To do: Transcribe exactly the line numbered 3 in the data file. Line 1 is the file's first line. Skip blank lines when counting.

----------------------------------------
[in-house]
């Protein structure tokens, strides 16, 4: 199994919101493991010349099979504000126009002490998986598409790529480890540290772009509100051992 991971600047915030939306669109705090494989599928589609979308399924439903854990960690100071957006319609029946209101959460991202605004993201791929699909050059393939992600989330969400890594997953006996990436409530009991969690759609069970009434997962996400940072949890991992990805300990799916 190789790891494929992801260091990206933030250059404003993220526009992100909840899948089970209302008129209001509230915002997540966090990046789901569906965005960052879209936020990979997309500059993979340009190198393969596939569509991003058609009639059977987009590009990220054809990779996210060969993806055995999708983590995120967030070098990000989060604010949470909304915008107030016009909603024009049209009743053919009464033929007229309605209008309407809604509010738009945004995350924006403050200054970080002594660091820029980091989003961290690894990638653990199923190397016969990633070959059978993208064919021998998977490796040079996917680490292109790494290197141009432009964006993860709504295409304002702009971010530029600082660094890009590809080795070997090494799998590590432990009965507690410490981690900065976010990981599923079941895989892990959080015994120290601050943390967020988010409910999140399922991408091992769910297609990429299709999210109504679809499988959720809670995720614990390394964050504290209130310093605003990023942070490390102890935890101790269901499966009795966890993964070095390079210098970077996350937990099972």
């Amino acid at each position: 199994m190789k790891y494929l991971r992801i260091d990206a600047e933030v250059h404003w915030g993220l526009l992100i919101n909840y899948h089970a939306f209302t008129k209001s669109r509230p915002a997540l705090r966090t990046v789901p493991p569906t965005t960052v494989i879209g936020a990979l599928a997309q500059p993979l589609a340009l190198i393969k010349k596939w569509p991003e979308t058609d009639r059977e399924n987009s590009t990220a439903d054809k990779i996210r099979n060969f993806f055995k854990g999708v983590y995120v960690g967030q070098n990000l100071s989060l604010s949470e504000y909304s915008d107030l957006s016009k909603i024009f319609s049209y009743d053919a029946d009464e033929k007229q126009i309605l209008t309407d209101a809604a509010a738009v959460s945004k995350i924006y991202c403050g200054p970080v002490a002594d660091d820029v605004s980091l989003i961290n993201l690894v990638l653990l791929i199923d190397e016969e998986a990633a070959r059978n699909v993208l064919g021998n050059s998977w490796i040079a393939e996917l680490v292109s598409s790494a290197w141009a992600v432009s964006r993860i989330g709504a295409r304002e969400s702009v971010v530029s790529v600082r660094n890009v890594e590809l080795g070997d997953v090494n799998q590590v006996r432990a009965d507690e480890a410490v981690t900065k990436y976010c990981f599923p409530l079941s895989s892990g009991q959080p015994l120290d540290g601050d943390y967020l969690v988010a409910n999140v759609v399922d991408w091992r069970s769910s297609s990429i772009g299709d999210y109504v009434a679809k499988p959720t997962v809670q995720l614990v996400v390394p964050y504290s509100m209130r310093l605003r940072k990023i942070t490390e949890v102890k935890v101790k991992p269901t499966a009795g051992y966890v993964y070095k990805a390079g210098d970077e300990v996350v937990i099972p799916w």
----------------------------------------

């Amino acid at each position: 199994m190789k790891y494929l991971r992801i260091d990206a600047e933030v250059h404003w915030g993220l526009l992100i919101n909840y899948h089970a939306f209302t008129k209001s669109r509230p915002a997540l705090r966090t990046v789901p493991p569906t965005t960052v494989i879209g936020a990979l599928a997309q500059p993979l589609a340009l190198i393969k010349k596939w569509p991003e979308t058609d009639r059977e399924n987009s590009t990220a439903d054809k990779i996210r099979n060969f993806f055995k854990g999708v983590y995120v960690g967030q070098n990000l100071s989060l604010s949470e504000y909304s915008d107030l957006s016009k909603i024009f319609s049209y009743d053919a029946d009464e033929k007229q126009i309605l209008t309407d209101a809604a509010a738009v959460s945004k995350i924006y991202c403050g200054p970080v002490a002594d660091d820029v605004s980091l989003i961290n993201l690894v990638l653990l791929i199923d190397e016969e998986a990633a070959r059978n699909v993208l064919g021998n050059s998977w490796i040079a393939e996917l680490v292109s598409s790494a290197w141009a992600v432009s964006r993860i989330g709504a295409r304002e969400s702009v971010v530029s790529v600082r660094n890009v890594e590809l080795g070997d997953v090494n799998q590590v006996r432990a009965d507690e480890a410490v981690t900065k990436y976010c990981f599923p409530l079941s895989s892990g009991q959080p015994l120290d540290g601050d943390y967020l969690v988010a409910n999140v759609v399922d991408w091992r069970s769910s297609s990429i772009g299709d999210y109504v009434a679809k499988p959720t997962v809670q995720l614990v996400v390394p964050y504290s509100m209130r310093l605003r940072k990023i942070t490390e949890v102890k935890v101790k991992p269901t499966a009795g051992y966890v993964y070095k990805a390079g210098d970077e300990v996350v937990i099972p799916w």